Of course the thing that attracts us to these cars is not so much under the skin but their fabulous styling, so far ahead of its time. That began, as so many things did, with Dutch Darrin. Without Dutch, they wouldn’t have been the same. But without the team, the cars might never have been as good as they were. The ’51 and its successors were testimony to talent and teamwork. (For the complete design story, see “Kaiser Capers, Part 3.”)
Dutch was a visionary, a romantic, very much his own man, not inclined to tolerate the ideas of others. He was utterly unable hide his light under a bushel. Joe Frazer had hired him to design the first generation cars of 1947-50. When he heard a redesign was afoot he rushed to Willow Run. There, at a famous review, Henry Kaiser personally chose Dutch’s full-size airbrush rendering, the “Constellation,” over competing designs by his own stylists and Brooks Stevens Associates.
Brooks Stevens, the other outsider, had a distinguished history in industrial design successes, from Miller beer bottle to the civilian Jeeps. Although his basic shape was not chosen, he contributed many detail ideas, including the idea of a “wrap-around bumper” and a combination bumper-grille. (I called Brooks, to his great delight, “The Seer who Made Milwaukee famous.“)
Duncan McRae, who was Dutch’s assistant then, told me of the famous design selection:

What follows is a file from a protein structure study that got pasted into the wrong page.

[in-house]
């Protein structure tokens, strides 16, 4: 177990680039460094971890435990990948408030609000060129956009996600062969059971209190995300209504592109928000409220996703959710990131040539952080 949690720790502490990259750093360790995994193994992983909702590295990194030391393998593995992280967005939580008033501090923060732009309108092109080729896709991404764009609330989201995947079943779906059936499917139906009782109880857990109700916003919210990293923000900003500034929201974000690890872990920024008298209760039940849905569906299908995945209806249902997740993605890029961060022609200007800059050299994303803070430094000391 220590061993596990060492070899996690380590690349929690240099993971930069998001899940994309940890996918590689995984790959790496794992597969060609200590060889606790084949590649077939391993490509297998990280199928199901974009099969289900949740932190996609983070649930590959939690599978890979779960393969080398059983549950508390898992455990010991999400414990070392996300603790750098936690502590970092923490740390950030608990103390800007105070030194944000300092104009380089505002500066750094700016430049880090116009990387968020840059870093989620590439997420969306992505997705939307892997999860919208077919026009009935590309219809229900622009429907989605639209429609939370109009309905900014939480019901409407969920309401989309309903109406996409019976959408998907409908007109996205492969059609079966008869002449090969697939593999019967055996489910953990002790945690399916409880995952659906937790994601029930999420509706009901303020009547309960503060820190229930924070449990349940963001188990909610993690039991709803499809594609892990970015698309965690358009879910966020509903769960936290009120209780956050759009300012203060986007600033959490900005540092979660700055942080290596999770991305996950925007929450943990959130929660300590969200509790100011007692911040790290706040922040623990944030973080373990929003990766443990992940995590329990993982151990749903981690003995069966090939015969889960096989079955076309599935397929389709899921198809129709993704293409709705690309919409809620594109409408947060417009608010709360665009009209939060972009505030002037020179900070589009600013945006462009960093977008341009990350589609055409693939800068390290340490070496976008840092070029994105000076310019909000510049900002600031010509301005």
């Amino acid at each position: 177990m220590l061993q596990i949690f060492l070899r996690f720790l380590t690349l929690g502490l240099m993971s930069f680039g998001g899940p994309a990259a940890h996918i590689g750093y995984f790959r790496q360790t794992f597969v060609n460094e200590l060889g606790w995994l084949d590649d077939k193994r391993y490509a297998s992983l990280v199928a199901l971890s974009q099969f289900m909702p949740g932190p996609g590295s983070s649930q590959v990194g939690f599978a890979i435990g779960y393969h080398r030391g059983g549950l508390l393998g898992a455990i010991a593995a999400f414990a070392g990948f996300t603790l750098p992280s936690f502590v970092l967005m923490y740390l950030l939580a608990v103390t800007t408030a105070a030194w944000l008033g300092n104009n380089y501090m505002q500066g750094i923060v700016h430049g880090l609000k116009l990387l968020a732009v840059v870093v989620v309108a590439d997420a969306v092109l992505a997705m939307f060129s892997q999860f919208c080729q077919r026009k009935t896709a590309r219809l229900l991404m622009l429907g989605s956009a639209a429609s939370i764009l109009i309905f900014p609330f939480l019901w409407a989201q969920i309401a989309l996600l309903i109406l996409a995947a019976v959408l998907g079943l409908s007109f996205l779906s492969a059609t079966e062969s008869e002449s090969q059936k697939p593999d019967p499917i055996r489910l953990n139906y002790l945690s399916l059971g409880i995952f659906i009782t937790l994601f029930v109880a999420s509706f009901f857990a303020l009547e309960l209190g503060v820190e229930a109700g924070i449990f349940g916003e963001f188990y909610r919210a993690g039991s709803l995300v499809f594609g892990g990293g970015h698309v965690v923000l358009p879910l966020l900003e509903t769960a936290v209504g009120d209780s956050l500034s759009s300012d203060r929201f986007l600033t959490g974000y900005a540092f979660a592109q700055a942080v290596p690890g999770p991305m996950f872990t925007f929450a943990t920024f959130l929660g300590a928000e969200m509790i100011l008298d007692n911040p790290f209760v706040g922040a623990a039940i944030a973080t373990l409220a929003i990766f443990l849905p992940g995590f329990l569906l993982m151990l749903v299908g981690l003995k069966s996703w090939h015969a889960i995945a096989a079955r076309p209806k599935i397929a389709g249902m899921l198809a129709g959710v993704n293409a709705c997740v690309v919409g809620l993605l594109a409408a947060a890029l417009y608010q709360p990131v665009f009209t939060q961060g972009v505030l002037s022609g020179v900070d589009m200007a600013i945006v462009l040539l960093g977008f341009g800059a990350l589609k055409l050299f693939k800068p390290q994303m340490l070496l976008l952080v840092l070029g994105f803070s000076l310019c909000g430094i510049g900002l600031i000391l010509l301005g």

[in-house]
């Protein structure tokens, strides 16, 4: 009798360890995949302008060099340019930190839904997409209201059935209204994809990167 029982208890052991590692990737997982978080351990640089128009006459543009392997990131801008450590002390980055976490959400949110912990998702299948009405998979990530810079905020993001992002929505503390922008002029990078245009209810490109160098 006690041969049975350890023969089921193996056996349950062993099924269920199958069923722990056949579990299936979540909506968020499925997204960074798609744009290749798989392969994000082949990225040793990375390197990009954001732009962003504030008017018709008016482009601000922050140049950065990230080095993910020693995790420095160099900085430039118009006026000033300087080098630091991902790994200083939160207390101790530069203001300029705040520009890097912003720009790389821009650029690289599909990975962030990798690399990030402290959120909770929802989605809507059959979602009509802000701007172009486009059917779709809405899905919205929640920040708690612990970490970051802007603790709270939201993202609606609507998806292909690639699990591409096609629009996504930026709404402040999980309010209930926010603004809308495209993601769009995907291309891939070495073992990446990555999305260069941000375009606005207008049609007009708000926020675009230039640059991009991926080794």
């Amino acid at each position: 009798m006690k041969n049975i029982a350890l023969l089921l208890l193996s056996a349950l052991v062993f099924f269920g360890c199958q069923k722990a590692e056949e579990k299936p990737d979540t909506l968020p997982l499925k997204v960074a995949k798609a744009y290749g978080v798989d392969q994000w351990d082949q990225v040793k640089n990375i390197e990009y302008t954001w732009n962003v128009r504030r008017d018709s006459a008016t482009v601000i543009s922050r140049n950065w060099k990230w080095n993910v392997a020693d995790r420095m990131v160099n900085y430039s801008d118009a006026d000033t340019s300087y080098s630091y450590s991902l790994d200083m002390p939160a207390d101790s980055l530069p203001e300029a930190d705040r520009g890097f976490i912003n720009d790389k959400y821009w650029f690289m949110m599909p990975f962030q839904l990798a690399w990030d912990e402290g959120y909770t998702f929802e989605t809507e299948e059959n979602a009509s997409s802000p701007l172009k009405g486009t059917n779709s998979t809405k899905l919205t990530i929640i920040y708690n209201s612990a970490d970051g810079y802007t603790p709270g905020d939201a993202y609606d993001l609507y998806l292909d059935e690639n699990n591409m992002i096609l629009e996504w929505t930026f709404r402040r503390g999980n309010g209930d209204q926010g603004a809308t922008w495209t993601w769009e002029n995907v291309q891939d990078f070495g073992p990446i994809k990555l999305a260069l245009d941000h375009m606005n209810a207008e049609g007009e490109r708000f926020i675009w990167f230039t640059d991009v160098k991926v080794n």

The other designers lined up in front of our drawing, hoping Mr. Kaiser wouldn’t see it. Dutch was infuriated. “Watch this,” he said. Then he loosened his belt, got up, called for both Henry and Edgar Kaiser, and as he walked towards them his pants fell to the floor. After the laughter subsided, he held their complete attention. And of course he did a beautiful selling job. Minutes later, Mr. Kaiser said, “Well, this is it!” Seems incredible by today’s standards, but that’s how cars were shaped in the Fifties.
Devils in the details
Once a design has been accepted, it has to be made into a viable production car. That always involves compromises, and Dutch was no diplomat. So in assigning credit for the ’51 Kaiser, we have to acknowledge all those who followed Dutch and saw it into production.
Alex Tremulis, who had designed the Tucker, headed K-F Advanced Styling, It was he who styled a hardtop prototype which he called the Sun Goddess, “after an Egyptian gal I used to know.” Alex told me about the company’s great in-house designers:
Herb Weissinger, who developed the production shape, was one of the most talented in the profession: a maestro in the execution of a line on a surface. His chrome appliqués were done with the perfection of a Cellini. He never received the plaudits of profession, but he was one of the greatest.